When I first went to China, in 1999, no one I knew had been there. Most of what people claimed to know about the country was either a stereotype or hopelessly outdated: my grandmother asked me if they had telephones. Sixteen years later, it’s no longer unusual to spend a week (or a year) in Beijing, Shanghai or Kunming. The boom in tourism has made the country much better known, both to Chinese people and to foreigners. Yet the mostly rural interior of the country remains little visited and scarcely reported in foreign media; one rarely hears that someone went to Anhui, Henan or Hunan provinces on their holiday. Perhaps the least visited region is the northeast, whose three provinces (Liaoning, Jilin and Heilongjiang) are together the size of France and Germany combined, and with almost the same size population. I never visited any of these in the three years I lived in the country because I thought of them as freezing cold and remote, even by Chinese standards. I suspect the only reason I would have visited is that which initially drew Michael Meyer to the place: he was in love with a girl.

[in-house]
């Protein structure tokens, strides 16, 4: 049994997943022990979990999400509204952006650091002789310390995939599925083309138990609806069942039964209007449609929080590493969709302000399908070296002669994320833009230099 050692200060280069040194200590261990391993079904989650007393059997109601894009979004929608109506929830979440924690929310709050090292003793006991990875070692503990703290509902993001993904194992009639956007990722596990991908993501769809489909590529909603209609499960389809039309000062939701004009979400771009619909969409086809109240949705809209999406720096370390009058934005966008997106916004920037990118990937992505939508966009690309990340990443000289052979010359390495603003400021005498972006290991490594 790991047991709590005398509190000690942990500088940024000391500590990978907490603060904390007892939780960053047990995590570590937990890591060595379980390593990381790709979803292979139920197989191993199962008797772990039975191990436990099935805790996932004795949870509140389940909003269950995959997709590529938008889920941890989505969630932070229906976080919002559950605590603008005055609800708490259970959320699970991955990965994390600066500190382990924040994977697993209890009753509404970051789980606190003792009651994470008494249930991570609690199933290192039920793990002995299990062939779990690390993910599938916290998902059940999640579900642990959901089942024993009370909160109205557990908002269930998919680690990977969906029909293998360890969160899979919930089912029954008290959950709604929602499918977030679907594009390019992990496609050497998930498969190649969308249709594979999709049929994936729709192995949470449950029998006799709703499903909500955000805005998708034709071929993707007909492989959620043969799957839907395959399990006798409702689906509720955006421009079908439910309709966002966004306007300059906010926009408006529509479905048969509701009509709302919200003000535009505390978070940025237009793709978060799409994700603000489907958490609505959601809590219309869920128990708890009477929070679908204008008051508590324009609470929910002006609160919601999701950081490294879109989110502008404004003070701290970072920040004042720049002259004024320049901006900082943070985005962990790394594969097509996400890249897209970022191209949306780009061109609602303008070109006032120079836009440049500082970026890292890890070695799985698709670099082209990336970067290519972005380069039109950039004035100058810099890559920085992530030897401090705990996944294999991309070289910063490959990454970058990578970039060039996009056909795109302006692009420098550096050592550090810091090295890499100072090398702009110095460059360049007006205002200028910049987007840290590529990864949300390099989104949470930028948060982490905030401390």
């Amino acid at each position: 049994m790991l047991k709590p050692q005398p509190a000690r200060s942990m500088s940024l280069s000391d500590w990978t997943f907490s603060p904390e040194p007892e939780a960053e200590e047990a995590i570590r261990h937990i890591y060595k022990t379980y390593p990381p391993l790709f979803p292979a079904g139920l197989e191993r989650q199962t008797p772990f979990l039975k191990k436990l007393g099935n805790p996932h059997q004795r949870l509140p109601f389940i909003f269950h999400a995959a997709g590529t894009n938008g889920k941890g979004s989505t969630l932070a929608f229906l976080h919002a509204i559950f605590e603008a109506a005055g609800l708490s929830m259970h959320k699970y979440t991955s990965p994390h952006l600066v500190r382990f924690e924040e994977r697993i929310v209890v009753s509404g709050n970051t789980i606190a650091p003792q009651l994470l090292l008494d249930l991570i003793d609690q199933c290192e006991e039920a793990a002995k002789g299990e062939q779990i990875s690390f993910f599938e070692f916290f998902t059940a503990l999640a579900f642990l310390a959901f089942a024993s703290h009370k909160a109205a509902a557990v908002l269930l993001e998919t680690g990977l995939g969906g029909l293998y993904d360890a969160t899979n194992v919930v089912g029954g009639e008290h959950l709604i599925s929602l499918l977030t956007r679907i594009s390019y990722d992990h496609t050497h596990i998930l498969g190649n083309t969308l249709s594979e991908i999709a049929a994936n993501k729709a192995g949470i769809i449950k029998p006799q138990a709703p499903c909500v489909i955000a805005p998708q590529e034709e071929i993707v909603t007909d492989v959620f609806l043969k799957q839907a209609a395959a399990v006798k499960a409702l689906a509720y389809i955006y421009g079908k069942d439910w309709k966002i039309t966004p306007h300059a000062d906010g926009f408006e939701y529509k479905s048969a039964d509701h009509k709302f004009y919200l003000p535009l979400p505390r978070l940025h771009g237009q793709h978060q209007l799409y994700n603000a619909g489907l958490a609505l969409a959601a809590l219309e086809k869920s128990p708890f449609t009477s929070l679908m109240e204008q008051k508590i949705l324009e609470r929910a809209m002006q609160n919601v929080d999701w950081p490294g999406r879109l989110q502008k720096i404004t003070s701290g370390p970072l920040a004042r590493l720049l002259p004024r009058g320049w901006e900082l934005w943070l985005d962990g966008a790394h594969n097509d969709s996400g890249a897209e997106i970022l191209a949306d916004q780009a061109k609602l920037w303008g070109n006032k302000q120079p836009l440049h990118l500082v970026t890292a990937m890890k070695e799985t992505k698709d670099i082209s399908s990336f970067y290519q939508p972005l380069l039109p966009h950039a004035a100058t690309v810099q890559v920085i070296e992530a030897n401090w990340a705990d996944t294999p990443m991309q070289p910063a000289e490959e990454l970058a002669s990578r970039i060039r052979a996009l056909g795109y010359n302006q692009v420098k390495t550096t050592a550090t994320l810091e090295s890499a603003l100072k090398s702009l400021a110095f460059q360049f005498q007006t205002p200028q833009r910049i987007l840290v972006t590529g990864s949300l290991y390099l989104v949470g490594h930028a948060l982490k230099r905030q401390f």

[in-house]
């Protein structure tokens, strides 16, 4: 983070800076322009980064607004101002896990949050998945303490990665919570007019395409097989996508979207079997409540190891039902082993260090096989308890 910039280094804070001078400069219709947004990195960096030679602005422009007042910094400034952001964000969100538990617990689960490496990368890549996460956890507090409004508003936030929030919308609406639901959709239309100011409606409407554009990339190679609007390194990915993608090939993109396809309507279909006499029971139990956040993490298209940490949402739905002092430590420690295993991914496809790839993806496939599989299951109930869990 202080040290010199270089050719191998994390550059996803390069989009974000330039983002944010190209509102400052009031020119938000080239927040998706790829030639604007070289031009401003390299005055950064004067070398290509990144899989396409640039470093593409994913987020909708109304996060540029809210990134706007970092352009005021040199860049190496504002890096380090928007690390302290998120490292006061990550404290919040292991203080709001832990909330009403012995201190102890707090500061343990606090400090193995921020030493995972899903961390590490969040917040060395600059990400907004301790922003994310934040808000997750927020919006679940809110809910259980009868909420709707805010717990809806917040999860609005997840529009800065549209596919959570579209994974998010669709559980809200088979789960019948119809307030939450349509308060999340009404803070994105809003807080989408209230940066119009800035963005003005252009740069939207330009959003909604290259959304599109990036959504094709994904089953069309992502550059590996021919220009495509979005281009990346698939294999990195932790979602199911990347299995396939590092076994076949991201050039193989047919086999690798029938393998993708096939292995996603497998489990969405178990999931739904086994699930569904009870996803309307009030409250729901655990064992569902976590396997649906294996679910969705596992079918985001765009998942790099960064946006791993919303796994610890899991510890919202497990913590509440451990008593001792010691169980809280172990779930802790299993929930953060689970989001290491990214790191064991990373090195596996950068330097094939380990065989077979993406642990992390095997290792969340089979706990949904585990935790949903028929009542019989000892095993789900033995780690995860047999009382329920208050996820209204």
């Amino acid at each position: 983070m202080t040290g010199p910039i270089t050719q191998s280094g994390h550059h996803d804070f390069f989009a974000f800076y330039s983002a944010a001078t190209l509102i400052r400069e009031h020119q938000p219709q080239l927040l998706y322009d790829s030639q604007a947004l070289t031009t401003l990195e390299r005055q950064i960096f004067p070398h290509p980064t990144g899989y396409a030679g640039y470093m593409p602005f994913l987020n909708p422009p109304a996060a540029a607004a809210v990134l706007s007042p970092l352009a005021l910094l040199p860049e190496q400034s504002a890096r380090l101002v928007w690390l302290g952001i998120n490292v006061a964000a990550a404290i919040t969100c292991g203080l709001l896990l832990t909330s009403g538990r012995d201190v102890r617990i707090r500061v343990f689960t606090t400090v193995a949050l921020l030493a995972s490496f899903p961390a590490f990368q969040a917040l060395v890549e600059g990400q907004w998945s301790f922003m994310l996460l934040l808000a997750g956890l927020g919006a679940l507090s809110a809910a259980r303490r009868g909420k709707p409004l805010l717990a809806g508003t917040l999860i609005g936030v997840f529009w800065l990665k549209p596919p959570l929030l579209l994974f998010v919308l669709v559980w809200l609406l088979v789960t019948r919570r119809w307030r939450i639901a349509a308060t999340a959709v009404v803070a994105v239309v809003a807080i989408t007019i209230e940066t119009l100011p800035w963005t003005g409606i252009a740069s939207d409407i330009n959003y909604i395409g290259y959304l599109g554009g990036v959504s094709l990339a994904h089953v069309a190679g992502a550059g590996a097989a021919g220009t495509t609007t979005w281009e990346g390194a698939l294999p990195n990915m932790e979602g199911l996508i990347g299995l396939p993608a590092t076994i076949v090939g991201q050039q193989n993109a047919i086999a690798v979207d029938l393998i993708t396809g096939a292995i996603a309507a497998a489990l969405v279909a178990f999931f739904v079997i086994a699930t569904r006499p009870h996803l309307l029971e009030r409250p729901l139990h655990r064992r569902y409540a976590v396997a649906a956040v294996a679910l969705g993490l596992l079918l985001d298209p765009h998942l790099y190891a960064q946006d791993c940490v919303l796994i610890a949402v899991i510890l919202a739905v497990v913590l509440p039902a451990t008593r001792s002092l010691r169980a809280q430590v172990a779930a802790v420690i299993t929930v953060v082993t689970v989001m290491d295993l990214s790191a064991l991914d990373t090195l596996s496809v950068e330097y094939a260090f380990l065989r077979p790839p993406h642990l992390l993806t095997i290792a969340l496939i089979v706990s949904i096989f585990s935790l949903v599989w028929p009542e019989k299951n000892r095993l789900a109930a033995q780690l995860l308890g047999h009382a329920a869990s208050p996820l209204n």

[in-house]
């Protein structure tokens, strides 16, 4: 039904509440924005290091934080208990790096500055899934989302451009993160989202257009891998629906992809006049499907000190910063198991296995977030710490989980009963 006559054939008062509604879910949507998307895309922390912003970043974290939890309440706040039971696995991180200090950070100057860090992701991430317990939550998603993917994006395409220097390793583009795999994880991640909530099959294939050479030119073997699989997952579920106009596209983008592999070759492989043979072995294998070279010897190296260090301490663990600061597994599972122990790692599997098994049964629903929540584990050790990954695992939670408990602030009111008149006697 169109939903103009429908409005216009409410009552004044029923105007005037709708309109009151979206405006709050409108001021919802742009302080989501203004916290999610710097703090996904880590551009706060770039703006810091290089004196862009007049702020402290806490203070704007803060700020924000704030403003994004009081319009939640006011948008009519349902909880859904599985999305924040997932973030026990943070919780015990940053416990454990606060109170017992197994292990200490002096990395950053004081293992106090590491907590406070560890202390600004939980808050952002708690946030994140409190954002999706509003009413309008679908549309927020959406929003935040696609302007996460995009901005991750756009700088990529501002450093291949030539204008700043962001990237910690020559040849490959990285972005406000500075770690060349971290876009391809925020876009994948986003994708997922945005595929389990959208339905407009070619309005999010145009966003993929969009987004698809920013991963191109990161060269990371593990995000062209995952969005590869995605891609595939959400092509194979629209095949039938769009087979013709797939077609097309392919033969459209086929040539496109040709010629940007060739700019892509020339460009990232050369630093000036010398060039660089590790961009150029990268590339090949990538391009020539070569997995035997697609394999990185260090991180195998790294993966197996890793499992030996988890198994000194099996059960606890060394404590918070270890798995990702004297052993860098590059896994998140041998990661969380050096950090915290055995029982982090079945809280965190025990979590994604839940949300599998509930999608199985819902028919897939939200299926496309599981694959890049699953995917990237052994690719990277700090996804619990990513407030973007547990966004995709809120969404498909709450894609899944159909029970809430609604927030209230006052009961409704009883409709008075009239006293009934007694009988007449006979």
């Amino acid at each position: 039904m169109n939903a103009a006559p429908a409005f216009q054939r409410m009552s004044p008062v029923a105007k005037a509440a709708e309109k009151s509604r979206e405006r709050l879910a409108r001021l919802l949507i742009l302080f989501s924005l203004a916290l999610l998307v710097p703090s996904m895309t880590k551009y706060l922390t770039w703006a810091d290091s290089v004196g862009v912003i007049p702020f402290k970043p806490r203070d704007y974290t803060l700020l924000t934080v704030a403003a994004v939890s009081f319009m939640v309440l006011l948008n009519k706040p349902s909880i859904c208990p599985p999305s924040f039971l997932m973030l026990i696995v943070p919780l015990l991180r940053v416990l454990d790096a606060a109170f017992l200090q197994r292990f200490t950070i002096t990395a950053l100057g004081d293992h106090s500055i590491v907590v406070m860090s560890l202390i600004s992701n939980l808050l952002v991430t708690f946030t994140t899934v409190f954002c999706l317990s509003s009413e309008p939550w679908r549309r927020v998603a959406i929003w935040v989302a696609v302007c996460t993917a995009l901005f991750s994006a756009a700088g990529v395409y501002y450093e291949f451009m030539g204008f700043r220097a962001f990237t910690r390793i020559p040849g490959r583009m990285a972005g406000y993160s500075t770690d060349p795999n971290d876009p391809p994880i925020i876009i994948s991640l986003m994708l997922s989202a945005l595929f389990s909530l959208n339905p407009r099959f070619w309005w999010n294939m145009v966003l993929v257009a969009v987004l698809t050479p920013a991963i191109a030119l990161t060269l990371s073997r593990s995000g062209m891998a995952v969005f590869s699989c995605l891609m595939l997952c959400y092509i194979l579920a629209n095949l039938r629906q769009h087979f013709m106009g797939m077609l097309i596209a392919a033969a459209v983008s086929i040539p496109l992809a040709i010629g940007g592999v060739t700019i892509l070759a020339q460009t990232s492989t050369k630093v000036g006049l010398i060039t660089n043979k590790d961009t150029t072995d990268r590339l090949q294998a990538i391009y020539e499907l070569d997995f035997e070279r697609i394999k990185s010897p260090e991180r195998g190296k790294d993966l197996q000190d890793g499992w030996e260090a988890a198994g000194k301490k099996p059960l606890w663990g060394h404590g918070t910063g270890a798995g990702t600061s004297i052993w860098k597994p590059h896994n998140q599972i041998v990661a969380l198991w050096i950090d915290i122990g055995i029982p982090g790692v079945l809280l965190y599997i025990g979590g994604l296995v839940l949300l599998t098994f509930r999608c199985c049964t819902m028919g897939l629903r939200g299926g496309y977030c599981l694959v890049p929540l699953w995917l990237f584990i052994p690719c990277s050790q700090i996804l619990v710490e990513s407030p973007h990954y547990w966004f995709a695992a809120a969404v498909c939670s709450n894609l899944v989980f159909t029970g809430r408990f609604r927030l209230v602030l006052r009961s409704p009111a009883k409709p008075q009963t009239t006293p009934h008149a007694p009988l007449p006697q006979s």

In Manchuria is primarily an account of the year he spent living in Wasteland, the village where his wife grew up. Meyer also travels widely in the region in search of traces of the region’s history, which is a palimpsest of transformations wrought by competing powers. The region used to